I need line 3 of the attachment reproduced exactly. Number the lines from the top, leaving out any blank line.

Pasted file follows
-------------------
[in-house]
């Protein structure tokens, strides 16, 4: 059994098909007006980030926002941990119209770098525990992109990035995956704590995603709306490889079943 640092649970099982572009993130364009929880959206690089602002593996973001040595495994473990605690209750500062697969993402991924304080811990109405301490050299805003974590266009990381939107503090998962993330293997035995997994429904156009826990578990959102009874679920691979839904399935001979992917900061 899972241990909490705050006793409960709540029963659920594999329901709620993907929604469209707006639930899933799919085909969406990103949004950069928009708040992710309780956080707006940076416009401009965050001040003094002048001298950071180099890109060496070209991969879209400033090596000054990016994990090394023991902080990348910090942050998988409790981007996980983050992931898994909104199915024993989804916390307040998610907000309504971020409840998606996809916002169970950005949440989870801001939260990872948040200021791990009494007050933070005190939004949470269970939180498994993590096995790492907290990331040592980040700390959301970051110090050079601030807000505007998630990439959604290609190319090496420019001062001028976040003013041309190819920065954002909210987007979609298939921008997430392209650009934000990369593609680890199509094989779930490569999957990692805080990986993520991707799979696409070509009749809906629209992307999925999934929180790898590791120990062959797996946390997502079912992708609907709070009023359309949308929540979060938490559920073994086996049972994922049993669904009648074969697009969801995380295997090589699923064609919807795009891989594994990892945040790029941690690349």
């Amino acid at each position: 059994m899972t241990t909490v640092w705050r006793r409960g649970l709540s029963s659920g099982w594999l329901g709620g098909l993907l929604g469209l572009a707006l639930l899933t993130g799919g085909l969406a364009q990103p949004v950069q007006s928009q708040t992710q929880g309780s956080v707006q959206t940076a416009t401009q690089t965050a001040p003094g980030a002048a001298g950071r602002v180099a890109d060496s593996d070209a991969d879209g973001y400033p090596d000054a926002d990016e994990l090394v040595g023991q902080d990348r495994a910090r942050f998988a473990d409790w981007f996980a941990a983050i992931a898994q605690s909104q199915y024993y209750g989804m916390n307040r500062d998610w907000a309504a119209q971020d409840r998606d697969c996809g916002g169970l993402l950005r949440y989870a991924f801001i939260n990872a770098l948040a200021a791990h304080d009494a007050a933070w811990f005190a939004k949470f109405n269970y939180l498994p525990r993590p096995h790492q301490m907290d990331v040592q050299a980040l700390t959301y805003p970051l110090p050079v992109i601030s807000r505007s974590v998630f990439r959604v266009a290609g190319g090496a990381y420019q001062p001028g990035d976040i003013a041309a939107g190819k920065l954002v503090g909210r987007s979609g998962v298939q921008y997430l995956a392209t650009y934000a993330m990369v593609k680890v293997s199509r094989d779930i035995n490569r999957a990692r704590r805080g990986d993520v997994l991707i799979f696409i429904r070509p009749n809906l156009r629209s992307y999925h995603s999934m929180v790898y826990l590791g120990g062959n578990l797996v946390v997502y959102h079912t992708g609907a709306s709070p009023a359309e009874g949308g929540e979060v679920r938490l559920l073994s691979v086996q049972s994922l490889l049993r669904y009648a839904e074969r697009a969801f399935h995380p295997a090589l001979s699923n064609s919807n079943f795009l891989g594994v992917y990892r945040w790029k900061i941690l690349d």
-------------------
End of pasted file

């Amino acid at each position: 059994m899972t241990t909490v640092w705050r006793r409960g649970l709540s029963s659920g099982w594999l329901g709620g098909l993907l929604g469209l572009a707006l639930l899933t993130g799919g085909l969406a364009q990103p949004v950069q007006s928009q708040t992710q929880g309780s956080v707006q959206t940076a416009t401009q690089t965050a001040p003094g980030a002048a001298g950071r602002v180099a890109d060496s593996d070209a991969d879209g973001y400033p090596d000054a926002d990016e994990l090394v040595g023991q902080d990348r495994a910090r942050f998988a473990d409790w981007f996980a941990a983050i992931a898994q605690s909104q199915y024993y209750g989804m916390n307040r500062d998610w907000a309504a119209q971020d409840r998606d697969c996809g916002g169970l993402l950005r949440y989870a991924f801001i939260n990872a770098l948040a200021a791990h304080d009494a007050a933070w811990f005190a939004k949470f109405n269970y939180l498994p525990r993590p096995h790492q301490m907290d990331v040592q050299a980040l700390t959301y805003p970051l110090p050079v992109i601030s807000r505007s974590v998630f990439r959604v266009a290609g190319g090496a990381y420019q001062p001028g990035d976040i003013a041309a939107g190819k920065l954002v503090g909210r987007s979609g998962v298939q921008y997430l995956a392209t650009y934000a993330m990369v593609k680890v293997s199509r094989d779930i035995n490569r999957a990692r704590r805080g990986d993520v997994l991707i799979f696409i429904r070509p009749n809906l156009r629209s992307y999925h995603s999934m929180v790898y826990l590791g120990g062959n578990l797996v946390v997502y959102h079912t992708g609907a709306s709070p009023a359309e009874g949308g929540e979060v679920r938490l559920l073994s691979v086996q049972s994922l490889l049993r669904y009648a839904e074969r697009a969801f399935h995380p295997a090589l001979s699923n064609s919807n079943f795009l891989g594994v992917y990892r945040w790029k900061i941690l690349d």